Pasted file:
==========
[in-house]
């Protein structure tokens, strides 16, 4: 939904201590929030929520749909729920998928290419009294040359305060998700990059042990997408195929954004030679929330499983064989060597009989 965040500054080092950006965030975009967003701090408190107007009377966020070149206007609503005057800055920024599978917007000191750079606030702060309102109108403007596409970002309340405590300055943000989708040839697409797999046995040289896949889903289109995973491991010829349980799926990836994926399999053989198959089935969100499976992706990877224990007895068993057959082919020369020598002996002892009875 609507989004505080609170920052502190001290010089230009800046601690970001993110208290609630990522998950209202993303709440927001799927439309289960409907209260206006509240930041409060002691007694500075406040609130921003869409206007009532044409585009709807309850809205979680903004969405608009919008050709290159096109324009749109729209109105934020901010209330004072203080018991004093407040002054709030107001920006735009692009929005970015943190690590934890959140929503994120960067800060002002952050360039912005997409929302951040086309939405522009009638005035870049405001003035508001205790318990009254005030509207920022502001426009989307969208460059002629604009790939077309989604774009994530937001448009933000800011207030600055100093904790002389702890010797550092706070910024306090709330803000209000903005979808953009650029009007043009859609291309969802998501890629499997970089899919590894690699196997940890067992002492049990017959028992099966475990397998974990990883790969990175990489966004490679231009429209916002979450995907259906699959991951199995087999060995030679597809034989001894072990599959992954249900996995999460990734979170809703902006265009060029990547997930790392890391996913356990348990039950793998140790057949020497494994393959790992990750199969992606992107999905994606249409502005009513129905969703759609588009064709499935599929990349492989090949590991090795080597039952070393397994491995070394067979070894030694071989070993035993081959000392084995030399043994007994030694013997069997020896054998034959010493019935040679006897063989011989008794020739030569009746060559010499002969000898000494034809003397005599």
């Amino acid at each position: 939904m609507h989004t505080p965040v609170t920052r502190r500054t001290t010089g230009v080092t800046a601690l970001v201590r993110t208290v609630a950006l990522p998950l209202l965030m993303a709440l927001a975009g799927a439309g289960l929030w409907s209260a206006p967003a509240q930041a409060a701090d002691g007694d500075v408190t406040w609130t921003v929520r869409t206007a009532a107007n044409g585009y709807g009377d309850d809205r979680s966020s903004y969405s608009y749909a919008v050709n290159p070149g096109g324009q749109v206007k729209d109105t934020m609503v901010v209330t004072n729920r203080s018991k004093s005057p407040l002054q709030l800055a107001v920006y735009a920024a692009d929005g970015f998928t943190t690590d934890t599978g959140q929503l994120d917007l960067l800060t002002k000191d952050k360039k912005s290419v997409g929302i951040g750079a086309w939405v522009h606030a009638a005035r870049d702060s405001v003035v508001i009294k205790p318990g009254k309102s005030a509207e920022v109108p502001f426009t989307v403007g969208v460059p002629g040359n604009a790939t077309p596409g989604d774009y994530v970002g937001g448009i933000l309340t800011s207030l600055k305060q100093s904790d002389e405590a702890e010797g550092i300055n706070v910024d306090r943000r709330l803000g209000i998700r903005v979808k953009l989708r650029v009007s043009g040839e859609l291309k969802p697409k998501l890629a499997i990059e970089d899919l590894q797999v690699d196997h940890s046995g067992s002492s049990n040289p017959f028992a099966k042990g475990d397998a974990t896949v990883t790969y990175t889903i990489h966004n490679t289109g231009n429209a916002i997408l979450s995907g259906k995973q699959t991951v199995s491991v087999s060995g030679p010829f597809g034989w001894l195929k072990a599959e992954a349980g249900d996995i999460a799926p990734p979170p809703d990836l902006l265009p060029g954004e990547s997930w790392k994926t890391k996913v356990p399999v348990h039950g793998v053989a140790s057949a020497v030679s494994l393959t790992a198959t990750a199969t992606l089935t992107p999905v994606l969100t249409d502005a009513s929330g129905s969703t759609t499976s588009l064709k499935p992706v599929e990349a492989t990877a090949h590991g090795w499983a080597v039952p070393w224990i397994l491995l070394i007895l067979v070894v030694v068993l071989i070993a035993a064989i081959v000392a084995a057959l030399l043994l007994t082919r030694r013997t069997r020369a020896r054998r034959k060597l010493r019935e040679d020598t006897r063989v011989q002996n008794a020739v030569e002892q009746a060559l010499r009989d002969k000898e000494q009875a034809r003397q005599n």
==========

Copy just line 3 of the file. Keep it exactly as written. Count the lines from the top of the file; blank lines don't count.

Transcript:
């Amino acid at each position: 939904m609507h989004t505080p965040v609170t920052r502190r500054t001290t010089g230009v080092t800046a601690l970001v201590r993110t208290v609630a950006l990522p998950l209202l965030m993303a709440l927001a975009g799927a439309g289960l929030w409907s209260a206006p967003a509240q930041a409060a701090d002691g007694d500075v408190t406040w609130t921003v929520r869409t206007a009532a107007n044409g585009y709807g009377d309850d809205r979680s966020s903004y969405s608009y749909a919008v050709n290159p070149g096109g324009q749109v206007k729209d109105t934020m609503v901010v209330t004072n729920r203080s018991k004093s005057p407040l002054q709030l800055a107001v920006y735009a920024a692009d929005g970015f998928t943190t690590d934890t599978g959140q929503l994120d917007l960067l800060t002002k000191d952050k360039k912005s290419v997409g929302i951040g750079a086309w939405v522009h606030a009638a005035r870049d702060s405001v003035v508001i009294k205790p318990g009254k309102s005030a509207e920022v109108p502001f426009t989307v403007g969208v460059p002629g040359n604009a790939t077309p596409g989604d774009y994530v970002g937001g448009i933000l309340t800011s207030l600055k305060q100093s904790d002389e405590a702890e010797g550092i300055n706070v910024d306090r943000r709330l803000g209000i998700r903005v979808k953009l989708r650029v009007s043009g040839e859609l291309k969802p697409k998501l890629a499997i990059e970089d899919l590894q797999v690699d196997h940890s046995g067992s002492s049990n040289p017959f028992a099966k042990g475990d397998a974990t896949v990883t790969y990175t889903i990489h966004n490679t289109g231009n429209a916002i997408l979450s995907g259906k995973q699959t991951v199995s491991v087999s060995g030679p010829f597809g034989w001894l195929k072990a599959e992954a349980g249900d996995i999460a799926p990734p979170p809703d990836l902006l265009p060029g954004e990547s997930w790392k994926t890391k996913v356990p399999v348990h039950g793998v053989a140790s057949a020497v030679s494994l393959t790992a198959t990750a199969t992606l089935t992107p999905v994606l969100t249409d502005a009513s929330g129905s969703t759609t499976s588009l064709k499935p992706v599929e990349a492989t990877a090949h590991g090795w499983a080597v039952p070393w224990i397994l491995l070394i007895l067979v070894v030694v068993l071989i070993a035993a064989i081959v000392a084995a057959l030399l043994l007994t082919r030694r013997t069997r020369a020896r054998r034959k060597l010493r019935e040679d020598t006897r063989v011989q002996n008794a020739v030569e002892q009746a060559l010499r009989d002969k000898e000494q009875a034809r003397q005599n």